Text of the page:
In conclusion

If you’re still with me – thanks for that. This is longer than I intended. Just remember you’re in charge of your classroom. If you let the students be in charge and you don’t like how things are going blame yourself. You let that happen. This doesn’t mean you are powerless to do anything about it. You can make positive changes happen but you have to remember any good classroom management comes down to consistency and following through. Also, that if you don’t clearly set up these routines and expectations at the beginning of the year it’ll be harder to implement later on.

Once these are set up I think you can pull off some incredible lessons and learning opportunities for your students. Have fun with that and know that it can be fun – not a chore.

If you have some good techniques you use be sure to share them in the comments below.

Who needs books? Not me

OK, I just finished reading Arthur C. Clarke’s 3001 on my Nexus 7. After reading it I came to a two conclusions. The book wasn’t all that great and I can’t see myself purchasing or borrowing a physical book in the near future and I’m more than OK with that.

As far as the book goes, the Amazon reviews are a pretty good place to start. It just didn’t seem complete and the conclusion was pretty lack luster and just a bit of a disappointment. At any rate, the other books in the series are pretty good if you like sci-fi and probably worth your time.

Now onto my other conclusion. I can’t really see myself holding a physical book (if I have a choice in the matter) again. I just don’t see the point of it. Let me go to the beginning.

For Christmas of 2013 my wife bequeathed to me her old Kindle Keyboard as she upgrade to the newer Paperwhite. So I immediately started to find free ebooks by heading over to Project Guttenberg. Here you can find books that are out of copyright and can be downloaded for free – Shakespeare, Conrad basically a lot of classics. It was great and reading on the kindle was sweet. It was fast, easy, convenient and I can do it almost anywhere and the battery life oh man – it was a month! It fit in just about any bag, was light and comfortable to hold. I was hooked – this is how I wanted to read.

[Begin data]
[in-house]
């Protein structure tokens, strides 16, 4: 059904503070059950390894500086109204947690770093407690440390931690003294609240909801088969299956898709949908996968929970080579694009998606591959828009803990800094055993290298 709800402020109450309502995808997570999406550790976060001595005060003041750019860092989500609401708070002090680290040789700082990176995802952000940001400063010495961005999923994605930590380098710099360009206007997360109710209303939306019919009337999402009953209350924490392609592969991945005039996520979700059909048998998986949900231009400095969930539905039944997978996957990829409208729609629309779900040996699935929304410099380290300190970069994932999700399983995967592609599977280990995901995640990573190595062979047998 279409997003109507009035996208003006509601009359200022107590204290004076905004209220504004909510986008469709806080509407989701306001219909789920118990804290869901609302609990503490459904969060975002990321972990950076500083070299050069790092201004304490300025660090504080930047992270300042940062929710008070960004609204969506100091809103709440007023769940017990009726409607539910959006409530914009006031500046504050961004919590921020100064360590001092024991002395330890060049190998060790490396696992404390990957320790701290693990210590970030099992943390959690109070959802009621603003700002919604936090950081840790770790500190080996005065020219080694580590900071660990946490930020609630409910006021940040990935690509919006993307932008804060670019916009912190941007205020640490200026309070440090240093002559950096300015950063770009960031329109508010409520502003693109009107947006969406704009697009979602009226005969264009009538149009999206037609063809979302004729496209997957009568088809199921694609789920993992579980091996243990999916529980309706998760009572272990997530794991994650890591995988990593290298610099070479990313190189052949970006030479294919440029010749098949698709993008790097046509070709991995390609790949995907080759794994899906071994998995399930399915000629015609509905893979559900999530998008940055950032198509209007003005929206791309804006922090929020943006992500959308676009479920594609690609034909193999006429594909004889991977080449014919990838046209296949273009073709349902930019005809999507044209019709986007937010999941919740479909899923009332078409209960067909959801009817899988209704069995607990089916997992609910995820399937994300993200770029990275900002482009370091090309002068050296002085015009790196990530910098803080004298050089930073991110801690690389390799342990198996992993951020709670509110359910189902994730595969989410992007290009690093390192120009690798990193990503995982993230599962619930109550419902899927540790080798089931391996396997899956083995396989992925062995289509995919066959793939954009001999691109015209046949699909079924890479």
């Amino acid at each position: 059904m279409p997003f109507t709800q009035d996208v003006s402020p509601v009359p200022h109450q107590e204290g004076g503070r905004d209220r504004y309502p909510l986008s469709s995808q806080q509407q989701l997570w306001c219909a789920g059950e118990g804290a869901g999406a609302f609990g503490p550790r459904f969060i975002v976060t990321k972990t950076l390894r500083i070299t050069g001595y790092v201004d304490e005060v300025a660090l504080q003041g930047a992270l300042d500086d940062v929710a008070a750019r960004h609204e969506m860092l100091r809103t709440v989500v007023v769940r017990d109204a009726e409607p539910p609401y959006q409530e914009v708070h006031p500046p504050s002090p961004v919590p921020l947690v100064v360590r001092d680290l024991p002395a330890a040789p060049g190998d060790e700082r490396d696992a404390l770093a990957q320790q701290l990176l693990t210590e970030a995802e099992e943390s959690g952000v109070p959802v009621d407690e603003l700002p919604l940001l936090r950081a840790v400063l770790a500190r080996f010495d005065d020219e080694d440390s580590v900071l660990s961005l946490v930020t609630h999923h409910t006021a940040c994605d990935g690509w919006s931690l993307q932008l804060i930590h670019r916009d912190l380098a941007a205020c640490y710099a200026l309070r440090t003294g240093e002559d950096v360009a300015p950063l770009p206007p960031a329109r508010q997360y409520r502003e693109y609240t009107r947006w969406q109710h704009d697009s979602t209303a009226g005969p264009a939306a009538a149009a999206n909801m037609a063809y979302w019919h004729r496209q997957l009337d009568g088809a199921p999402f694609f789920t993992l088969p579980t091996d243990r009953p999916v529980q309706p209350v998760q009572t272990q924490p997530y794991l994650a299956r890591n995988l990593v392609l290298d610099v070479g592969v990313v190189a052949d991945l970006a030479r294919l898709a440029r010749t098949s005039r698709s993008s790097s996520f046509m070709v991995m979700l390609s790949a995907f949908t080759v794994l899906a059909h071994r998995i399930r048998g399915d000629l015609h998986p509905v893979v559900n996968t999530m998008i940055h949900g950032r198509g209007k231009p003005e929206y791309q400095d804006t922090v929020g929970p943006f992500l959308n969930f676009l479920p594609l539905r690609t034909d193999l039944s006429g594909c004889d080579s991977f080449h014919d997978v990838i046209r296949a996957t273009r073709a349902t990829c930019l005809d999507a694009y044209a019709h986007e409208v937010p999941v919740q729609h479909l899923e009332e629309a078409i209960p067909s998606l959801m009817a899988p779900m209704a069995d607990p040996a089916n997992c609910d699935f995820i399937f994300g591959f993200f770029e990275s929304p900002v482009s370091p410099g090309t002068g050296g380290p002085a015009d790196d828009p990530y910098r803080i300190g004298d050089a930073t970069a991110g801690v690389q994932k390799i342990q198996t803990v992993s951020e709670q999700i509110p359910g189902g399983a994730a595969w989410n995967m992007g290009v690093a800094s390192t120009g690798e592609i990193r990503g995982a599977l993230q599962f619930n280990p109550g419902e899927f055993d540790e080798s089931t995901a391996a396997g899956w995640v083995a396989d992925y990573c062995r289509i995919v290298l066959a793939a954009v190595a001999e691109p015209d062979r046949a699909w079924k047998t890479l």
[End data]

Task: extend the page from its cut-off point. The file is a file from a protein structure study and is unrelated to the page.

I also had the ability to borrow books from Amazon because I’m a Prime member, but Guttenberg and Amazon didn’t always offer everything I wanted and Amazon only let me borrow one book per month. So if I polished it off in a few days I was left waiting another 27 to borrow another one and there are some books I’d like to read but don’t necessarily want to buy. That’s OK because these two options were not my only source of literature my good people. I could also borrow books from my local library in Ohio.

Yep, I live more than 7,000 miles from my hometown and I can still access, browse and borrow books electronically. That is truly amazing. If you’re wondering, I use the my Kindle (if it allows it) or the Overdrive app Nexus 7. Of course not everything was available but that’s OK – a lot of what I want is there which is awesome! So why do I need a physical book to enjoy it?

I know people love to go to bookstores, sit, peruse and browse through the stacks, maybe sit and have a latte and talk with friends. I get that, I do, but living where I live, there aren’t that many places here to do that and even back home I rarely felt the urge to jump in my car and head out to a Barnes and Noble or a local haunt just to kill a couple of hours. It just wasn’t my bag baby.

I know that textbooks for example allow you to write notes in the margin, highlight more easily than a tablet or e-reader will allow but for general reading – I see no reason why I need to pick up a physical copy of a book ever again.

What do you think?